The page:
Tips for Transporting an Injured Dog

Find out how to properly transport an injured dog to a veterinarian or emergency animal clinic.

Tips for Transporting an Injured Dog

Find out how to properly transport an injured dog to a veterinarian or emergency animal clinic.

Marcia King

Perhaps one of the scariest things dog owners are ever called on to do is transport our injured dog to the veterinarian or emergency animal hospital. What should you do to avoid hurting or further injuring a dog in pain? And what precautions should you take to avoid hurting yourself?

1. Call your veterinarian or emergency animal clinic first and describe your dog’s injury and cause, if known. They may want you to apply certain first-aid techniques prior to or during transport, for example, washing a wound with water or applying pressure to stop blood flow. Knowing that a wounded animal is on the way also expedites the check-in process.

2. If possible, ask a neighbor or someone nearby to drive. It’s best if the distracted dog owner is not the one behind the wheel.

3. Even the gentlest dog may bite if he’s scared or if you hurt him while moving him, so protect yourself by doing the following:

  • Muzzle your dog. You can lightly tie a necktie, stocking, gauze roll bandage, scarf, etc. around your dog’s mouth before you move him, unless your dog is exhibiting respiratory problems or is unconscious. “Once the dog gets settled or any time the dog is not being observed, remove the muzzle,” urges James K. Roush, DVM, Dipl ACVS, and Professor and Section Head of Small Animal Surgery at Kansas State University. If your dog gets sick and vomits, not being able to open his mouth wide enough to vomit could have serious or fatal consequences.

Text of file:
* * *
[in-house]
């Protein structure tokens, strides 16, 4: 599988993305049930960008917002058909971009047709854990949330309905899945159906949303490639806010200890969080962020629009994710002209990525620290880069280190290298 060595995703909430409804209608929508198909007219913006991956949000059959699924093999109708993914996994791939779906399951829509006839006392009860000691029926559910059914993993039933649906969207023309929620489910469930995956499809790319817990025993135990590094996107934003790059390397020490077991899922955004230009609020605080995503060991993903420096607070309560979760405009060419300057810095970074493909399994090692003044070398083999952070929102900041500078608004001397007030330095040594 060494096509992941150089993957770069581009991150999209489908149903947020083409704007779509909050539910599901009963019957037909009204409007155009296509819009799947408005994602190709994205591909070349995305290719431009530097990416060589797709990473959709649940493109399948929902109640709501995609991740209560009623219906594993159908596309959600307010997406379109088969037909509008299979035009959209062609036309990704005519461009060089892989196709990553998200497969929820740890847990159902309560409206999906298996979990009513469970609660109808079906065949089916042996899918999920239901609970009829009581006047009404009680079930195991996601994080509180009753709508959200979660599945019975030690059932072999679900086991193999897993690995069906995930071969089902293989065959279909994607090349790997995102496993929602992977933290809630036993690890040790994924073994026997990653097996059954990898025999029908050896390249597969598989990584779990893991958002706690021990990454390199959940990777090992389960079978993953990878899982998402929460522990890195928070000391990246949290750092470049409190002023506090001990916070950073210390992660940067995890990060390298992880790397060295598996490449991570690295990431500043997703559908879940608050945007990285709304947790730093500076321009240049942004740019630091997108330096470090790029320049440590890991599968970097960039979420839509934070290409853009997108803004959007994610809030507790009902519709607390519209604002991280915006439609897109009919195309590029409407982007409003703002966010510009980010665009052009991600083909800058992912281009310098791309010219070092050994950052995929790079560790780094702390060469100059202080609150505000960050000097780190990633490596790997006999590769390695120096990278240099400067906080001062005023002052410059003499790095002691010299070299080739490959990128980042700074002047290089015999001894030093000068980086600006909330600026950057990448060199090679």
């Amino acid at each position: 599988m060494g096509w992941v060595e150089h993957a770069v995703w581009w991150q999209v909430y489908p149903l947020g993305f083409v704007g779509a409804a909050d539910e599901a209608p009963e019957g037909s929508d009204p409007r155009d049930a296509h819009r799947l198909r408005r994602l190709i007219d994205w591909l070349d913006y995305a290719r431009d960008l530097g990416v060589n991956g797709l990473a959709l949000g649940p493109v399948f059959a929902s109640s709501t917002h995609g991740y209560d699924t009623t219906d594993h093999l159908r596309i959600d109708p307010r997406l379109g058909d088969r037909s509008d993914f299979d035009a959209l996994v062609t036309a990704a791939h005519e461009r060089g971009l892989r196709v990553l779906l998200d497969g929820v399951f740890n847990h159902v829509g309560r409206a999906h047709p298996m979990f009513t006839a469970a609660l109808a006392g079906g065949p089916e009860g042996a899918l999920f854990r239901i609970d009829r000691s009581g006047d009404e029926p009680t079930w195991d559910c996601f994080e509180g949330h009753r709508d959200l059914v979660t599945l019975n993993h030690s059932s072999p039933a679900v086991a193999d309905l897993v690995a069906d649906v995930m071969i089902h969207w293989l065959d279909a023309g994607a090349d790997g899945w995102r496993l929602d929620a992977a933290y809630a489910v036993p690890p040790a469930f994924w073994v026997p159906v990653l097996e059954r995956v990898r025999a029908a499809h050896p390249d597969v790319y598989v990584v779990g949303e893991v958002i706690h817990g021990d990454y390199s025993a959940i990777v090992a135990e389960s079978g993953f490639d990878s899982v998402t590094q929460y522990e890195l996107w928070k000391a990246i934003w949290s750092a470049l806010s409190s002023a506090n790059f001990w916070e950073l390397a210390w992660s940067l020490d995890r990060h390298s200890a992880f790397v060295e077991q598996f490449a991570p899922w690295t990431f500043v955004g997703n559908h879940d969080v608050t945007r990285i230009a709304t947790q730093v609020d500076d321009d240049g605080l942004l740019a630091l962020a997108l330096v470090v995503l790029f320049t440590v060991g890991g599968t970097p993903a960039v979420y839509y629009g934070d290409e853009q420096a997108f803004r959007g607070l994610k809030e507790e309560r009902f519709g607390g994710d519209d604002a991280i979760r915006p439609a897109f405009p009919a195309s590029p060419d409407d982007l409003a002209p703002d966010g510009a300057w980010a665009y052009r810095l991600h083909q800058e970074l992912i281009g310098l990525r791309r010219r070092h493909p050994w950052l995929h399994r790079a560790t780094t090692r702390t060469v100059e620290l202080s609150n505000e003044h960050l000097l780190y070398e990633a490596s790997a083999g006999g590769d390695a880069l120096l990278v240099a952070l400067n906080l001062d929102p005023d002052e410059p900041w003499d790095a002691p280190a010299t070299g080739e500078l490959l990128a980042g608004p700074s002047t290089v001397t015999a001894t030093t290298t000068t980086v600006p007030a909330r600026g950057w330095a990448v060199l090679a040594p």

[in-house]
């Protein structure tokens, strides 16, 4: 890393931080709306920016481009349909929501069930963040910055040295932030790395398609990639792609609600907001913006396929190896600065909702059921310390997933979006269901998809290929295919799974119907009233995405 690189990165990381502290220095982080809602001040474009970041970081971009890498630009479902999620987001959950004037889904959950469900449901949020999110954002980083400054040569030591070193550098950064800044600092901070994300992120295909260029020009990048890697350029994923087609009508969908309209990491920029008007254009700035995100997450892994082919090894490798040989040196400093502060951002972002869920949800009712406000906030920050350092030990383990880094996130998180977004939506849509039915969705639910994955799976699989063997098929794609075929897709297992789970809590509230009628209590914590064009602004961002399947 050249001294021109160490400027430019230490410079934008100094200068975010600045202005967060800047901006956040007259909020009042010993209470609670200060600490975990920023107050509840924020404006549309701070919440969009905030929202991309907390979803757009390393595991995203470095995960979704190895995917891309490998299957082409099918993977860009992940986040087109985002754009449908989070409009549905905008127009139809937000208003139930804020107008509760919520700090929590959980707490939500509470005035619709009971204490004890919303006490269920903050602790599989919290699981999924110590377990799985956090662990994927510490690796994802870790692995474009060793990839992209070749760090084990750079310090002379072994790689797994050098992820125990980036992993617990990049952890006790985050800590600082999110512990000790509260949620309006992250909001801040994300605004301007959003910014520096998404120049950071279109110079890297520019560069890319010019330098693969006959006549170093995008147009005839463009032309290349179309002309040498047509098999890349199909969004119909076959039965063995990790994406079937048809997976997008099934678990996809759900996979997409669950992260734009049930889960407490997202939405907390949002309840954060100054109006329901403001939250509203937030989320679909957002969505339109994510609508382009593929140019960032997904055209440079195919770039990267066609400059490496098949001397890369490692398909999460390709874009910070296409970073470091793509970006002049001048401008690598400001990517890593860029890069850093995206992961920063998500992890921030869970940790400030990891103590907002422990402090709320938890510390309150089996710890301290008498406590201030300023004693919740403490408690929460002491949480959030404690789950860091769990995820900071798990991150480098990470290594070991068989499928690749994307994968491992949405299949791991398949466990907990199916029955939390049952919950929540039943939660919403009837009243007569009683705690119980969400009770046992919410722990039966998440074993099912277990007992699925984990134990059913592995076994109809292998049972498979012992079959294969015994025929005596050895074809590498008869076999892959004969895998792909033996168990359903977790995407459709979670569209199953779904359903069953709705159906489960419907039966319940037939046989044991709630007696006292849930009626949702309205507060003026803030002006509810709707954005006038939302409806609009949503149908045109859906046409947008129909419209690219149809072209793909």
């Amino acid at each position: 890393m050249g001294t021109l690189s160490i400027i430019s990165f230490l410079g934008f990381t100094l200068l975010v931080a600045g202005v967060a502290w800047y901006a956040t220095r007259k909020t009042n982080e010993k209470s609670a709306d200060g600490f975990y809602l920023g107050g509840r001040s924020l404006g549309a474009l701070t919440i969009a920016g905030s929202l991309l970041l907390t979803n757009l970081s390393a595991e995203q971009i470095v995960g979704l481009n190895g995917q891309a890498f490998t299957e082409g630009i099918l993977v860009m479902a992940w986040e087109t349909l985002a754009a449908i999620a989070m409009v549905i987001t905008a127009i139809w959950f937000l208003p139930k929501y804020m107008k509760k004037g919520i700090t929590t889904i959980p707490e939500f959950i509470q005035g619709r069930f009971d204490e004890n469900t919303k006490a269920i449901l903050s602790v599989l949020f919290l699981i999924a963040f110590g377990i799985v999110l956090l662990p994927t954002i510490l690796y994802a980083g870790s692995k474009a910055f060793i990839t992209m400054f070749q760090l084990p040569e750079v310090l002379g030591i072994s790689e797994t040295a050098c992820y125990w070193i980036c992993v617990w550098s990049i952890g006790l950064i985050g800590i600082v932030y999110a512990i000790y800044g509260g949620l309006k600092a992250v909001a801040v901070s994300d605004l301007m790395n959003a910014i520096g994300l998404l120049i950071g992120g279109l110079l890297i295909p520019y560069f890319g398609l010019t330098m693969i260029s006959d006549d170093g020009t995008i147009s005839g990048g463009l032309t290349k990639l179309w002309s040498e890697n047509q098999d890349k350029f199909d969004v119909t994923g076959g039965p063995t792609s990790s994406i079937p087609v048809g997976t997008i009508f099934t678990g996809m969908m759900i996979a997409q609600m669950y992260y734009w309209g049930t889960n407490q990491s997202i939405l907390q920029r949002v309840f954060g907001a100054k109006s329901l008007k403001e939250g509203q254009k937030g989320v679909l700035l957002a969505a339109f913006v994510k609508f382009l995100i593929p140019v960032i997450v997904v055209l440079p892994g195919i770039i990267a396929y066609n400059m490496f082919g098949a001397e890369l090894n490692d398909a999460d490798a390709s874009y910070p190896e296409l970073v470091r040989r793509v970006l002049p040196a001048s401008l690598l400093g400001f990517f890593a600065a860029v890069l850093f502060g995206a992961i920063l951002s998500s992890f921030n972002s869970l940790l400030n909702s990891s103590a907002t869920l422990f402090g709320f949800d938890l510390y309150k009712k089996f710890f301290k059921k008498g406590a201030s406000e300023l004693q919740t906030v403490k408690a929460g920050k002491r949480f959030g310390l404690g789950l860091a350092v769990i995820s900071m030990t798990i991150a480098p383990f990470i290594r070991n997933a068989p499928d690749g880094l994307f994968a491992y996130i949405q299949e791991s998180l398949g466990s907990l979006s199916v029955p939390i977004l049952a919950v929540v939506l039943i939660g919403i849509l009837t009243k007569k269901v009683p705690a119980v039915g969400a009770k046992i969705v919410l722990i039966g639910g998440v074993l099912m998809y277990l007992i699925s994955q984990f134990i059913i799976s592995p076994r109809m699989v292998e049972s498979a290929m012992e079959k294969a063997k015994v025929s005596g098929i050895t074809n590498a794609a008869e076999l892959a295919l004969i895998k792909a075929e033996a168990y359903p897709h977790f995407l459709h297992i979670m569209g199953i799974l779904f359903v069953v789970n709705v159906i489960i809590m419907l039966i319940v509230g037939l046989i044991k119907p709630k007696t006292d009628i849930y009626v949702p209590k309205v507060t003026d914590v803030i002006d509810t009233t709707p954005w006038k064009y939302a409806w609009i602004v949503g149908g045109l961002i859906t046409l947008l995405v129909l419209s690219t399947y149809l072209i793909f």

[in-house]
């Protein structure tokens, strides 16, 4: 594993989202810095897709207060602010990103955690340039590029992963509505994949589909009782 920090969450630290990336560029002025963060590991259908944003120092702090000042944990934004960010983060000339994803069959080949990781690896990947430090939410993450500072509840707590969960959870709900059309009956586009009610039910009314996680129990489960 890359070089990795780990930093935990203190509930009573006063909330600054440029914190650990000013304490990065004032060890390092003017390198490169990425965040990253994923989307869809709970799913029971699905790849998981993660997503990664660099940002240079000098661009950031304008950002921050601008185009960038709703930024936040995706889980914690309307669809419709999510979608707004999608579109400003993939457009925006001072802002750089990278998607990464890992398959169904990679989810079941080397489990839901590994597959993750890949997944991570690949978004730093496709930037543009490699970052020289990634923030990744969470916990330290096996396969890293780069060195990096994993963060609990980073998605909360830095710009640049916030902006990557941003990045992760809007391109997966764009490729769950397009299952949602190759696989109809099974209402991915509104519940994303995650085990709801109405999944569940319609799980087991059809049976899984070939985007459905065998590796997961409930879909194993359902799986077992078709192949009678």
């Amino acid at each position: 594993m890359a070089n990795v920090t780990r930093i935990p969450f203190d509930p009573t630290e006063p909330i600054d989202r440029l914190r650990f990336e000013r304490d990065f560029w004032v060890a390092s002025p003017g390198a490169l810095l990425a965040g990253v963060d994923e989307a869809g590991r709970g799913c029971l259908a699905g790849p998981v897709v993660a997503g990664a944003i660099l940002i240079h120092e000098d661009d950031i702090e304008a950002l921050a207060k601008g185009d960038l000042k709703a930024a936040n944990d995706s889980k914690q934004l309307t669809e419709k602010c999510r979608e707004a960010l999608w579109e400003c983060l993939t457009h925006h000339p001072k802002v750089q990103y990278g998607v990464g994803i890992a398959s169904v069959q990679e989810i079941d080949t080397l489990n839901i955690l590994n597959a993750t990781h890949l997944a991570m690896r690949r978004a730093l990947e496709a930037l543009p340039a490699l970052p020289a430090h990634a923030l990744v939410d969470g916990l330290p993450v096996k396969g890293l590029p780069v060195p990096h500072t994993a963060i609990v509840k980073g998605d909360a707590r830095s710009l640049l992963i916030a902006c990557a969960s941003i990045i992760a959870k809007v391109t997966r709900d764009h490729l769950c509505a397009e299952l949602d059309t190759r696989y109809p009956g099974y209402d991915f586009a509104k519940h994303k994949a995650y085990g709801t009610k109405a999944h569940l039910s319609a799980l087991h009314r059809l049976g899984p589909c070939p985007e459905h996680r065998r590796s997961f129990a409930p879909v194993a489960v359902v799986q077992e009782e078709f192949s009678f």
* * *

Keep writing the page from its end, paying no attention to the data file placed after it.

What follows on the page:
• Have someone hold your dog’s head to prevent him from turning and biting you.
  • Gently lay a small pillow, towel, or blanket between your dog’s mouth and your hand until you are done moving the dog, suggests Darryl Millis, DVM, Dipl ACVS, Professor of Orthopedic Surgery and Chief of Surgery at the University of Tennessee, Knoxville.

4. Staunch uncontrolled bleeding (more than 5 minutes) by applying pressure to the site with a clean, padded bandage or gauze square to minimize blood loss.

5. If a limb is broken below the knee or elbow, wrap a bath towel around the leg and secure it loosely with tape in order to help reduce painful movement. When moving the injured dog, gently support the bone on either side of the fracture so that the broken bone does not bend awkwardly. In general, don’t attempt to splint it, says Millis. “Excessive manipulation of the fracture could be painful and result in an owner becoming bitten.”

6. If bones are exposed, don’t try pushing the bones back in place, Millis warns. Instead, place a clean towel or sterile gauze over the open wound and/or broken ends and then immobilize as described above.

7. If the dog appears to have only a broken limb and is small enough to carry, Millis says you can usually pick him up by putting one arm under the chest, the other under the abdomen, then lifting him up. “Be careful about the head and neck – you don’t want to get bitten.”

8. Alternatively, transport your dog in a crate or size-appropriate box.

9. To transport large or heavy dogs, gently slide a sturdy board beneath the dog, suggests Millis. You can use a table leaf, bookshelf, plank, ironing board, cutting board, or the tray from his crate. “Keep your dog from jumping or falling off the board, by using a padded strap or towel tied around the body and board,” advises Roush. If a tray or board isn’t available, use a towel or blanket to serve as a stretcher or as a sling.

10. Take special care if your dog is immobile, can’t walk on his hind limbs, or is wobbly on his hind limbs, as he may have a pelvic or spinal injury, says Roush. Excess movement could exacerbate the injury. Use a board or tray, as described above, to minimize movement.

Marcia King is a DOG FANCY contributing editor who lives in Ohio.

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